George Orwell, James Joyce and short fiction's place in the world of literature

When rewards are so negligible and publishers so unenthusiastic, why do authors even bother to write short stories at all?

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The Independent Culture

As a writer preparing to unleash a collection of short stories onto the bookshop shelves, I read last week’s Spectator piece by the novelist Philip Hensher with more than usual interest.

The Hensher thesis was that the success of a literary form previously borne up to Mount Parnassus by such willing sherpas as Joyce, Lawrence and Borges must be tumbling down when scarcely a literary magazine exists on this side of the Atlantic prepared to print examples of it. All this prompted one or two sobering questions about my own darling work in the field; most obviously, why, when the rewards are so negligible and publishers so unenthusiastic, even bother at all?

James Joyce was an advocate of short fiction (Getty Images)

The answer, curiously enough, is that, first, someone asked me – in this case an enterprising small firm called Galley Beggar Press – and second, as most writers will probably end up conceding, there is a pleasure to be gained from short fiction that a full-length novel or a 100,000-word memoir sometimes struggles to provide. Even if you find yourself writing for love rather than gold and to please yourself rather than a commercially minded publisher who, when presented with a scheme for a short story collection, mutters rather sniffily – this happened to a distinguished novelist friend of mine – that “I suppose we could do it as an ebook”.

On the other hand, Mr Hensher is bang right about a genre’s popularity and prestige being connected to the opportunities available to people who want to specialise in it. So what are the markets open to the modern short-story writer who aspires to reach an audience beyond the popular women’s magazines? Well, you can post anything you like on an internet site, with no guarantee that anyone will read it or that you will end up getting paid for it.

And there is BBC Radio 4, which broadcasts one each afternoon at 3.45pm but enjoins a word count of 2,000 words, which some of us find the tiniest bit limiting (one of the joys of having a collection at your disposal is that you can write at any length you choose). Beyond this, though, the aspirant is reduced to the very few newspapers which print short stories in their weekend supplements – meaning a strictly enforced word total again – or a handful of small-circulation, literary magazines.

To balance this equation is the fact that the short story’s popularity has always ebbed and flowed according to peculiar aesthetics and economic codes that even book-trade insiders and cultural commentators have rarely been able to crack. Clearly, the mid-to-late 19th century golden age derived not only from the emergence of a newly literate reading public bred by Victorian school reforms but also from the enthusiasm of heavyweight performers such as Dickens, George Eliot and Trollope who liked experimenting with the form. But a century later it had become possible for up-and-coming writers such as Ian McEwan, Graham Swift and William Boyd to make their reputations with short fiction before going on to conquer the heights of the novel. McEwan’s first two books, First Love, Last Rites (1975) and In Between the Sheets (1978) were story collections, rounding up his contributions to the little magazines of the Wilson era.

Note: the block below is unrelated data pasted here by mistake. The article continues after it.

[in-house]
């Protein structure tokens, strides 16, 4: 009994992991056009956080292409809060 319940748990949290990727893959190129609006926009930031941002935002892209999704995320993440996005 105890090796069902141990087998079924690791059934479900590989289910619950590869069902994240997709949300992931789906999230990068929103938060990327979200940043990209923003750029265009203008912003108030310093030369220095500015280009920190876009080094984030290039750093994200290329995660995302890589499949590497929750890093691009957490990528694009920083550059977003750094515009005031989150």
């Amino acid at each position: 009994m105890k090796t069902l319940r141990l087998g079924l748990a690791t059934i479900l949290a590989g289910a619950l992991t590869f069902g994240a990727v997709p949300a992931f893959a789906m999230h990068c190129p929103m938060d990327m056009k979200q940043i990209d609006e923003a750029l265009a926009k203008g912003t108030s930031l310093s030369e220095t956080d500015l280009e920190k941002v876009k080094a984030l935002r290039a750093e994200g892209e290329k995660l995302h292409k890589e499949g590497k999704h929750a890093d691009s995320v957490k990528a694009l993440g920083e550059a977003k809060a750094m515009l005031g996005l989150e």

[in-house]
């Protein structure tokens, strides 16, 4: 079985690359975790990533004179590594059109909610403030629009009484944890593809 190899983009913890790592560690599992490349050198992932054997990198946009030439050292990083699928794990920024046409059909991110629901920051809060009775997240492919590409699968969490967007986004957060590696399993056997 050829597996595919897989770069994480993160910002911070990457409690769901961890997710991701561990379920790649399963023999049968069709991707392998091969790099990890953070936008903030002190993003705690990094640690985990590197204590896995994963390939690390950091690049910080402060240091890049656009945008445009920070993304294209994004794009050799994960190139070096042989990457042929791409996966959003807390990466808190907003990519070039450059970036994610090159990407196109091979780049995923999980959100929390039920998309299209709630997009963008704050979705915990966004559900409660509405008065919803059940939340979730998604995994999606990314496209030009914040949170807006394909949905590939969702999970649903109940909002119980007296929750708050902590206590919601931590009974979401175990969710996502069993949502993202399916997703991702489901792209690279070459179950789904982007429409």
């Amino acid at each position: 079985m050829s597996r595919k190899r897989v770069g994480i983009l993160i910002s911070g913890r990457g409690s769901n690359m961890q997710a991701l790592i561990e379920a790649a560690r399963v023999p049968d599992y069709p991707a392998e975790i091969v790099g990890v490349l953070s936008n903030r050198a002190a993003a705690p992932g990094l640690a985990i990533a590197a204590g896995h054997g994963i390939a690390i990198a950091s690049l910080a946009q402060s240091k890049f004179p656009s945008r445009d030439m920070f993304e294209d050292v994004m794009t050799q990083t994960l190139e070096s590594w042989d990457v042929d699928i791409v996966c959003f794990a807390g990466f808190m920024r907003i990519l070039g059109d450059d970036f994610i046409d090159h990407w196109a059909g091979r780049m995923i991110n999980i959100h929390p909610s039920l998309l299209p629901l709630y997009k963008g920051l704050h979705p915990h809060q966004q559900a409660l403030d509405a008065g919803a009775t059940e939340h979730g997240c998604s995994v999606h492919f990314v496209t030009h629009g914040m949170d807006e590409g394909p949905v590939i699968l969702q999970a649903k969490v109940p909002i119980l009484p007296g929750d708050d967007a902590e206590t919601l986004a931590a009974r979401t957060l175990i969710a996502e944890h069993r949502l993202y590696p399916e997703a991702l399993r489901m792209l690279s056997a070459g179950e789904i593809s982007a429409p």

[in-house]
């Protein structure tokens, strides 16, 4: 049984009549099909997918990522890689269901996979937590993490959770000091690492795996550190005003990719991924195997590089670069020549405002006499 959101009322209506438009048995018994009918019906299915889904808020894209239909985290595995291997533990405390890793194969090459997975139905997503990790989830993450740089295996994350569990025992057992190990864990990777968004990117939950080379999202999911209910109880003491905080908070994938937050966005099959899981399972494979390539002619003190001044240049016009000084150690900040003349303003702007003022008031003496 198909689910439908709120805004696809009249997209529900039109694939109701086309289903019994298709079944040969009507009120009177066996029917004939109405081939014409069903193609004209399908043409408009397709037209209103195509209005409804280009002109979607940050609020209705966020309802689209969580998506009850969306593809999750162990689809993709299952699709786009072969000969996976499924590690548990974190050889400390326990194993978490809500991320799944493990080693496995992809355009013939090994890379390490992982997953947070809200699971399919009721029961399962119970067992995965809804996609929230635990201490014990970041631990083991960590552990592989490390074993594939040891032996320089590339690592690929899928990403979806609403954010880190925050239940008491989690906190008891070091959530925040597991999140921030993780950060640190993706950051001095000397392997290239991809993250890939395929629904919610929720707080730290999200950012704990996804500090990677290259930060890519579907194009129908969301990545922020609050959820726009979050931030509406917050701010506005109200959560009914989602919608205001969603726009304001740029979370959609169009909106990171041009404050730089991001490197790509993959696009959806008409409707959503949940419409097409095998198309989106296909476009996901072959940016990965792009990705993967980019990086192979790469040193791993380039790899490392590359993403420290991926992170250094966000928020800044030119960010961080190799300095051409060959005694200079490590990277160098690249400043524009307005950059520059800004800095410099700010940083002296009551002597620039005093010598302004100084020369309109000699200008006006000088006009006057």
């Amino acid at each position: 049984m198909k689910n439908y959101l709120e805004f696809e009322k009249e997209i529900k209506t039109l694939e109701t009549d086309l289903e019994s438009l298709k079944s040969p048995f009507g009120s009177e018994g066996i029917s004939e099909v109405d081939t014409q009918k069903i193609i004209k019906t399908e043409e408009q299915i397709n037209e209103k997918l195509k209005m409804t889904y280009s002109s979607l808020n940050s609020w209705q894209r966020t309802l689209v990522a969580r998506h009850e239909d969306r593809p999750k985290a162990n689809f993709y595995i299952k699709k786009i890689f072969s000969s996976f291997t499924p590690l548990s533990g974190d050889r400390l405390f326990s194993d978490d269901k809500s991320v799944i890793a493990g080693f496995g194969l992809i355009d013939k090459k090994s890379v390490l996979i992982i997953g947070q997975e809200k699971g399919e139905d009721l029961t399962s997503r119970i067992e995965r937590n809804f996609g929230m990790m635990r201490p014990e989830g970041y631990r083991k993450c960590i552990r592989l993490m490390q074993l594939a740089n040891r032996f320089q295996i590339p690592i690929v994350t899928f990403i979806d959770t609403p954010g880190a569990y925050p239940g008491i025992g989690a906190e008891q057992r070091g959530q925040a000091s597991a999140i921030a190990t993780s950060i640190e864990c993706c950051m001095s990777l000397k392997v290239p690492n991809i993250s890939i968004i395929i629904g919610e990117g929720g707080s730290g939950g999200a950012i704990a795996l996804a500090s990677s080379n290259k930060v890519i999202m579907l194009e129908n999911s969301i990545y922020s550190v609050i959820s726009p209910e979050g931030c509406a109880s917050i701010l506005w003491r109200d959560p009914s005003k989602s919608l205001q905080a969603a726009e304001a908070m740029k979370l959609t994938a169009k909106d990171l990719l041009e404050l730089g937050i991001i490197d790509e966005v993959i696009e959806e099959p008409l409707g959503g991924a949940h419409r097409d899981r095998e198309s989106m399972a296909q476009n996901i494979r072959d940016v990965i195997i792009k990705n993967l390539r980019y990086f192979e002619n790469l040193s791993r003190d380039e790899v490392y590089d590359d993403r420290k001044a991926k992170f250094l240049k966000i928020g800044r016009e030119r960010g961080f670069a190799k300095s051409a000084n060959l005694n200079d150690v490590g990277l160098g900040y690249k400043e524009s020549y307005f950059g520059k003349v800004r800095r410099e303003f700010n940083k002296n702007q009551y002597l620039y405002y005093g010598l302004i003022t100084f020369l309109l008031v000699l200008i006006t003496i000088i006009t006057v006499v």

Ian McEwan's first books were short story collections (Getty Images)

And as that list of A-grade exponents serves to demonstrate, there is no generally accepted aesthetic template for short fiction. One of the short story’s great merits, consequently, is its apparent ability to operate according to its own laws and to exist at one remove from mainstream literature – to the point where it is sometimes difficult to establish exactly what a short story is.

Length is never an infallible guide: some of Thackeray’s adventures in the genre weigh in at more than 30,000 words; Donald Barthelme could wind up after a few hundred. What’s more, short stories come in all sorts and conditions, from Chekhovian conjurings-up of “atmosphere” to Roald Dahl-esque “Tales of the Unexpected” (which, as someone once pointed out, are in fact entirely predictable as the reader knows the twist is coming), from Jack London’s savage accounts of natural law in operation to sophisticated, Maugham-esque strokes of final-paragraph irony.

Maugham’s “The Verger” (1936) might be taken as a pattern example of how the conventional English story works its effect. The factotum of a genteel, west London church is dismissed on grounds of illiteracy. He then builds up a chain of tobacconists’ shops and makes a small fortune. A friendly bank manager, discovering his secret, wonders what he would have done, had he been able to read and write. “I’d have been the verger of St Peter’s, Neville Square,” our hero diffidently replies.

But the varieties of the story go well beyond this. Some of the great Victorians specialised in novels in miniature (Thackeray’s “A Little Dinner at Timminses”, 1848, which details the miseries inflicted on an easy-going barrister after his tuft-hunting wife determines they shall give a dinner-party for their friends, looks as if it could have developed into Vanity Fair Part II). At the other end of the scale, some of James Kelman’s best work is no more than a fragment or two of enigmatic monologue in which the motivation of the characters involved can only be guessed at.